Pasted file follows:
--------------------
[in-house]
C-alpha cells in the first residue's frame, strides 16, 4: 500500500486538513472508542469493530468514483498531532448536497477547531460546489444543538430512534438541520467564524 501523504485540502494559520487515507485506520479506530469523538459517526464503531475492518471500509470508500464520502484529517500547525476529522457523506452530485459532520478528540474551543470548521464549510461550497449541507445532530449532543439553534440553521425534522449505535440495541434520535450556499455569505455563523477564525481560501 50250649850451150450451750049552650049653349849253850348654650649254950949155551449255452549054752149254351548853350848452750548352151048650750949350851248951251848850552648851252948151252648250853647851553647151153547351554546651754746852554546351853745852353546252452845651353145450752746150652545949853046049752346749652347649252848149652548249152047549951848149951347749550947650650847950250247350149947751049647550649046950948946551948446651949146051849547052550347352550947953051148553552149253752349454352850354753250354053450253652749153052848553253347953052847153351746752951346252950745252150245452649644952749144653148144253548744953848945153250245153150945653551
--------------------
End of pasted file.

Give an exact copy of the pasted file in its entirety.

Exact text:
[in-house]
C-alpha cells in the first residue's frame, strides 16, 4: 500500500486538513472508542469493530468514483498531532448536497477547531460546489444543538430512534438541520467564524 501523504485540502494559520487515507485506520479506530469523538459517526464503531475492518471500509470508500464520502484529517500547525476529522457523506452530485459532520478528540474551543470548521464549510461550497449541507445532530449532543439553534440553521425534522449505535440495541434520535450556499455569505455563523477564525481560501 50250649850451150450451750049552650049653349849253850348654650649254950949155551449255452549054752149254351548853350848452750548352151048650750949350851248951251848850552648851252948151252648250853647851553647151153547351554546651754746852554546351853745852353546252452845651353145450752746150652545949853046049752346749652347649252848149652548249152047549951848149951347749550947650650847950250247350149947751049647550649046950948946551948446651949146051849547052550347352550947953051148553552149253752349454352850354753250354053450253652749153052848553253347953052847153351746752951346252950745252150245452649644952749144653148144253548744953848945153250245153150945653551